Member Reviews

Bright and Deadly Things is an atmospheric and well written locked room thriller by Lexie Elliott. Released 14th Feb 2023 by Penguin Random House on their Berkley imprint, it's 384 pages and is available in hardcover, audio, and ebook formats. It's worth noting that the ebook format has a handy interactive table of contents as well as interactive links. I've really become enamored of ebooks with interactive formats lately.

This is an engaging thriller with a strong (and never fully explored) paranormal element set in a remote and secluded chalet in the French Alps. A group of Oxford academics have gathered at the chalet, operated as a retreat by the university. Based on a factual retreat (blissfully free of malevolent grandfather clocks), it's a perfect setting for a creepy gothic locked room murder mystery thriller, and the author manages to get great mileage out of it.

The author has a firm grasp of narrative tension and this is a prime example of mastery of setting and atmosphere. I was continually surprised and impressed by how darned *creepy* the book was without resorting to major jump scares, gore, or indeed anything explicit. The ensemble cast is an eclectic, disparate group, and the story is full of dread without anything specific happening in most of the first half of the book.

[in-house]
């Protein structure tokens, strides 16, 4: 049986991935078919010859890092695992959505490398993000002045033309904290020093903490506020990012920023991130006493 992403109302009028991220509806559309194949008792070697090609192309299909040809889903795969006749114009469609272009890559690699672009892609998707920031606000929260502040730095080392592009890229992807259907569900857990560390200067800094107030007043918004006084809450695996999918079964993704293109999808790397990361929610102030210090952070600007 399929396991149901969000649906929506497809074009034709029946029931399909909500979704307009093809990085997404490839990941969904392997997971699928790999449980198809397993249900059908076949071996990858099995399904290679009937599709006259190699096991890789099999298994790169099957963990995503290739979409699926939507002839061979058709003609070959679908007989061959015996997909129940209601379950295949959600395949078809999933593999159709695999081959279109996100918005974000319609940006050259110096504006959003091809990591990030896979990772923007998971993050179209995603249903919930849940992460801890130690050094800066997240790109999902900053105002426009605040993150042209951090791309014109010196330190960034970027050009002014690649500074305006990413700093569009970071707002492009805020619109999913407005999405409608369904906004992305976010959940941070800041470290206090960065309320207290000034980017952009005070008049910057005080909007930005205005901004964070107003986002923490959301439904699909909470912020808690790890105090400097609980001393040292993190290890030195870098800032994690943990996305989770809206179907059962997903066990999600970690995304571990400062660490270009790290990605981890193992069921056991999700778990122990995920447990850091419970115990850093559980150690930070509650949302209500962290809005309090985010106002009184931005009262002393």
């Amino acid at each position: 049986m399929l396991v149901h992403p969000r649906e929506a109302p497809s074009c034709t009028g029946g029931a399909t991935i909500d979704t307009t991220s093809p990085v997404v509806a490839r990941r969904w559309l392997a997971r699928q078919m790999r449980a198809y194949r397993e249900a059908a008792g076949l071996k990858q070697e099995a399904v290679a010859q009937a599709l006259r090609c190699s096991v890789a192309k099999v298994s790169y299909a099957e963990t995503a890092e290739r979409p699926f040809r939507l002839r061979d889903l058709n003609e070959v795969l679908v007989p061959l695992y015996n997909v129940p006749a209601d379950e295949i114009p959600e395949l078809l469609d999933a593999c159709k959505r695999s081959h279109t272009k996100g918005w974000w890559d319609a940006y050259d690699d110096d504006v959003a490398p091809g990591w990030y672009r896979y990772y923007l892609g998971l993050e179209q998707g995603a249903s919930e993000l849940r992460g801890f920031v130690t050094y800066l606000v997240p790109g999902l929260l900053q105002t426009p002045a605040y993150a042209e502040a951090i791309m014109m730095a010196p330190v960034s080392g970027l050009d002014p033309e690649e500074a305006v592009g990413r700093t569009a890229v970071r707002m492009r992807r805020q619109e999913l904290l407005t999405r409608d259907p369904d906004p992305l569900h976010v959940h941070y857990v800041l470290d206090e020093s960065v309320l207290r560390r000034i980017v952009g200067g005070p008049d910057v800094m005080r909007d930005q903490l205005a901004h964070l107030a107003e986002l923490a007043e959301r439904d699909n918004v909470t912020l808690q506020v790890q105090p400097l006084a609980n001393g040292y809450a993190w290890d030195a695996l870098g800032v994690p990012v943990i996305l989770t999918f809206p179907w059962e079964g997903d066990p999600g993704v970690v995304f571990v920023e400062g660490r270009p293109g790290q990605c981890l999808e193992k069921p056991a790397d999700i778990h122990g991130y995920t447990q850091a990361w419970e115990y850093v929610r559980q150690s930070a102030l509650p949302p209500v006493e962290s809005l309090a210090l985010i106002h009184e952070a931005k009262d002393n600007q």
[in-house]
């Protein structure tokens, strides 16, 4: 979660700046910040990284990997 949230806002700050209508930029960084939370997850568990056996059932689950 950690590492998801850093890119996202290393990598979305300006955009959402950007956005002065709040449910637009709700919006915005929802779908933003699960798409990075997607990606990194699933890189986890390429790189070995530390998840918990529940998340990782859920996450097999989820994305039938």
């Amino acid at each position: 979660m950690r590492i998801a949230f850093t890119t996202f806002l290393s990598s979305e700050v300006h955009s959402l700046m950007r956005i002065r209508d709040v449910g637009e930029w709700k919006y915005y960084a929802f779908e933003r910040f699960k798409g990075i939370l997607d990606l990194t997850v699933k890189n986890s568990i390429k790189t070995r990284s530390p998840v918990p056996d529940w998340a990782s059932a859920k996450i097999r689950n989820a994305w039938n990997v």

There is one short and slightly explicit scene with sex in the book, but even that one is both integral to the plot and infused with a distinctly nightmarish quality, not titillating in the slightest. The climax, denouement, and resolution are self contained in the story and were moderately satisfying. For fans of Ruth Ware and Valerie Keogh, this one will tick a lot of the same boxes.

Four stars. Creepy and compelling.

Disclosure: I received an ARC at no cost from the author/publisher for review purposes.

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A slow burning suspense of the locked room variety, this one started out really strong for me, but fizzled a bit at the half way point. I do think most seasoned crime fiction readers will figure out the big reveal well before intended, but the sense of place, atmosphere, and characterization are excellent and well developed. If you enjoy mysteries and do not mind the slow pacing, I’d recommend giving this one a try.

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Quick and Dirty⁣
-locked room (kinda) murder mystery⁣
-dark academia⁣
-remote/isolated setting⁣
-creepy supernatural vibes⁣

The emotional fog is finally starting to lift for Emily. Her husband's recent death derailed her momentarily, but she's finally getting her life and career back on track. Next stop, the Chalet des Anglais with a small group of fellow Oxford educators and students. This remote chalet in the French alps is as remote as they come, giving her and her fellow academics an opportunity to unplug, research, and relax. But things get off to a rocky start when Emily's home is broken into the night before she leaves for France. But trouble and tragedy seem to follow her. ⁣